Coronavirus and our pets: What’s fact? What’s fiction?

The newly touted Coronavirus (or COVID-19) is rapidly spreading across the globe. Although not confirmed, the suspected origin of this disease is said to stem from a person who consumed a bat, with the Coronavirus, in Wuhan, China late last year. The virus spreads via droplets from a cough or sneeze of a person who is infected (1). Common symptoms, if any show at all, are fever, cough, runny nose, and difficulty breathing. In more severe cases, infection leading to pneumonia, acute respiratory distress syndrome (ARDS), and death has been reported (2). COVID-19 targets our respiratory system and immune system. So, people with underlying respiratory or immune system issues are at a higher risk of contracting it. As you should know by now, COVID-19 is extremely contagious, almost twice as contagious as the common flu. That is what we do know.

What we don’t yet know is whether or not we can pass this virus to our pets, though new information rears its head each day. Coronavirus is a zoonotic disease, which is defined as a disease that can be spread from animals to humans. There are three confirmed cases of Coronavirus present in dogs. All of these cases are confirmed to be from China, however, it is believed that the dogs contracted it from another animal, not a human. One 17 year old Chihuahua was tested “weak-positive” for the Coronavirus and has since passed away (3). However, the dog was said to have not shown any of the symptoms for the virus. We can assume that since the dog was older in age, its immune and respiratory system was weakening. Still, there is no official proof that Coronavirus was the reason for death. So for now, we believe dogs cannot contract the virus from us (₄).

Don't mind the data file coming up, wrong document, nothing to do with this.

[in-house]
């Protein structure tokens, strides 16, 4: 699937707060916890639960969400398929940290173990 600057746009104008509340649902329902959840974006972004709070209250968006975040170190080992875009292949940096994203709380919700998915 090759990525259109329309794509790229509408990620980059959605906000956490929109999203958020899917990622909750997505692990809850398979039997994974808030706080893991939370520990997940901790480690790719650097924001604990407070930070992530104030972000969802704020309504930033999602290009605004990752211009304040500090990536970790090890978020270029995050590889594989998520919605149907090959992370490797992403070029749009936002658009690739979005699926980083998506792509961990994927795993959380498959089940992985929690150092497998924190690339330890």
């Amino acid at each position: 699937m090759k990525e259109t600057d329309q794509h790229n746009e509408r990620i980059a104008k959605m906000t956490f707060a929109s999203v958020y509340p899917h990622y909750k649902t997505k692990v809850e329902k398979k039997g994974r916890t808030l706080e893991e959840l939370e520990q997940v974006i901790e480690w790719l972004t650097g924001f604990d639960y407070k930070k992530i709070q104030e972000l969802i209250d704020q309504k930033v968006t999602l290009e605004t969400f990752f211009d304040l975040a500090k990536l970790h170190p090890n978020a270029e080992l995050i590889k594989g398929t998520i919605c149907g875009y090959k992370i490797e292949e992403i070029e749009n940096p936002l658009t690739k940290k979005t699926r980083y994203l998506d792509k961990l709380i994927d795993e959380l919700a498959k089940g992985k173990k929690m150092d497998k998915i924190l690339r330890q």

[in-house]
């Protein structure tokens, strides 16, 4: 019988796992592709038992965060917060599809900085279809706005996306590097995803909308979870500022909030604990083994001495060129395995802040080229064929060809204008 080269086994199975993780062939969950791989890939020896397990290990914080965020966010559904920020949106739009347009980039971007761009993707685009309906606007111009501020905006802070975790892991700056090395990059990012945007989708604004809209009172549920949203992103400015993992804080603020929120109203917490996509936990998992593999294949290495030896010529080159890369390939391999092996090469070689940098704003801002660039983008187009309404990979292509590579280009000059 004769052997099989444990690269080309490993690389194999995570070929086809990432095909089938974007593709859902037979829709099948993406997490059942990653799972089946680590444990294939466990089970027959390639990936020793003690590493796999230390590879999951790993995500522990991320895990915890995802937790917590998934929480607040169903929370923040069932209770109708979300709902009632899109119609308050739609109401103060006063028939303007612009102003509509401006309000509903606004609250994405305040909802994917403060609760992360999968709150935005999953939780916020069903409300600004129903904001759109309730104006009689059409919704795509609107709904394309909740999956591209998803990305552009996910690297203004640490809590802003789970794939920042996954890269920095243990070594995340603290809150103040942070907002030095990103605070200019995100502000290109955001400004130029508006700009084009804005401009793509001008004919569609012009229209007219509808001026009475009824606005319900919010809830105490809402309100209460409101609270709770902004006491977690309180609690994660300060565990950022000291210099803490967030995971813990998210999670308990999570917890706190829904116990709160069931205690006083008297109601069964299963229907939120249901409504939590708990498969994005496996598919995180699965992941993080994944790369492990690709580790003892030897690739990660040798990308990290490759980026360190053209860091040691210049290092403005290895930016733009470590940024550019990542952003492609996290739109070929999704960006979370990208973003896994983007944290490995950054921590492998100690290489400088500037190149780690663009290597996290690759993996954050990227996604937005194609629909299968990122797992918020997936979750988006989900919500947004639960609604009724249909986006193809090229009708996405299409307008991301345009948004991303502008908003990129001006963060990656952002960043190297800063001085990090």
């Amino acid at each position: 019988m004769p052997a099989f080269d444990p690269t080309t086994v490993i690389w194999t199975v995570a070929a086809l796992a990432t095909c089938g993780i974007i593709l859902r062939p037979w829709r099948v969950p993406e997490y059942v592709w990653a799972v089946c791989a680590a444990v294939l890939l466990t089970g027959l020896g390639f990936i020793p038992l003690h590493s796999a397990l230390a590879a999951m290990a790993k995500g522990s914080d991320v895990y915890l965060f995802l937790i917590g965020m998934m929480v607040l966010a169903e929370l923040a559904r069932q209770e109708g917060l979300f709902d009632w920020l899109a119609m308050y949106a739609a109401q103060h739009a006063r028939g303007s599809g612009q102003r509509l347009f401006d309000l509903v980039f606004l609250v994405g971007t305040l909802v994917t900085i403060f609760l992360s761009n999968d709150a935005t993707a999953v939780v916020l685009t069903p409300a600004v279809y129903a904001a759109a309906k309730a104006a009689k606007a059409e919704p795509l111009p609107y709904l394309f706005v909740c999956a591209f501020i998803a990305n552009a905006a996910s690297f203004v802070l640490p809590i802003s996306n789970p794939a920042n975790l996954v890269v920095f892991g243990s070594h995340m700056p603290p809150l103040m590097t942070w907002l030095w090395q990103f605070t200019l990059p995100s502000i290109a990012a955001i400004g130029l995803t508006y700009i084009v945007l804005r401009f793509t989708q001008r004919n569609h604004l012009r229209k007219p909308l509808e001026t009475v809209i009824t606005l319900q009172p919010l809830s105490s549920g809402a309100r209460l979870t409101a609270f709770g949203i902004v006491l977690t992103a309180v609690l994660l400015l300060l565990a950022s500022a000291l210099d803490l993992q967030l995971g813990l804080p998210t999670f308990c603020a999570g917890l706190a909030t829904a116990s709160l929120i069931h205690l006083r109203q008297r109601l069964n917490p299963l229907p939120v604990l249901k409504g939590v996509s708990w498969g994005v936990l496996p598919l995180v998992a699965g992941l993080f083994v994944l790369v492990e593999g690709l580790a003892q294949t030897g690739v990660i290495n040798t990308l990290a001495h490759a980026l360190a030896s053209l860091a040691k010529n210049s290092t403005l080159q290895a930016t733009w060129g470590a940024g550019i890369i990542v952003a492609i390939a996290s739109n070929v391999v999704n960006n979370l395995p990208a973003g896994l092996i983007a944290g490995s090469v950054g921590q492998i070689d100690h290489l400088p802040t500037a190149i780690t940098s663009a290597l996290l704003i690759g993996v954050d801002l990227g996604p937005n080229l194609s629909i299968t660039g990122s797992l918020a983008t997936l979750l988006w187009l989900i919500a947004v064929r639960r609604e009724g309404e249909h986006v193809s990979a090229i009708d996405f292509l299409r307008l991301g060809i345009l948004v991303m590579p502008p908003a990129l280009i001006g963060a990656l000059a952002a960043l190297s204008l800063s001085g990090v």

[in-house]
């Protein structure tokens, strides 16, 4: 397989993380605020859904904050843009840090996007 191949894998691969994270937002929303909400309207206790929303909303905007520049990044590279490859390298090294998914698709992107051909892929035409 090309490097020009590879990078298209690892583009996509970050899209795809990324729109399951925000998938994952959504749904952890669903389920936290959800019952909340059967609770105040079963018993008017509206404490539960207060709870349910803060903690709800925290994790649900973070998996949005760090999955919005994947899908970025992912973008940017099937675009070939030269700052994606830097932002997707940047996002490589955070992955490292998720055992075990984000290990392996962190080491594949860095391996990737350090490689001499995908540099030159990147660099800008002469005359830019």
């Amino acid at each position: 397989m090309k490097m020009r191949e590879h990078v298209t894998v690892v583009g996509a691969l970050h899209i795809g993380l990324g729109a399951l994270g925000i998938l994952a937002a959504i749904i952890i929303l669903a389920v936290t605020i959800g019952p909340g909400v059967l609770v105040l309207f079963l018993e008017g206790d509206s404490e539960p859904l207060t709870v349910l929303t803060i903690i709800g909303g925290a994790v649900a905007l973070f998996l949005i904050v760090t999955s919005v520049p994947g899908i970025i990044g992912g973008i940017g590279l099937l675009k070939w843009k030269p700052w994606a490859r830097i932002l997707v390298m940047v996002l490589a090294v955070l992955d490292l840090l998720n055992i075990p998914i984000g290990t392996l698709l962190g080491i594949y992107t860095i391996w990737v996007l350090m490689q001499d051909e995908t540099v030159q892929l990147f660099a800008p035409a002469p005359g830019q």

We must continue to eat healthy and supplement to keep our bodies healthy, but it is important to continue being conscious of our pets’ health in these times, too. Building our immunity, as well as our pets, is one important factor in maintaining good health. Things like Vitamins A, C, and E, antioxidants, as well as essential and non-essential fatty acids all have properties that keep animals in good health (5) Vitamins are essential for hundreds of different actions in our bodies from cell growth to converting food into energy for us to use. Great sources of these include citrus fruits, vegetables, and ginger. Antioxidants help protect your cells from sickness, cancer, and many other diseases. Apples, bananas, carrots, tomatoes, and nuts are excellent sources of antioxidants. Omega fatty acids help greatly in limiting inflammation in the body, helping improve outcomes of certain illnesses and preventing diseases from worsening (6). The best source for these omega fatty acids is hemp oil. Other good sources include fish, krill, and flaxseed oils.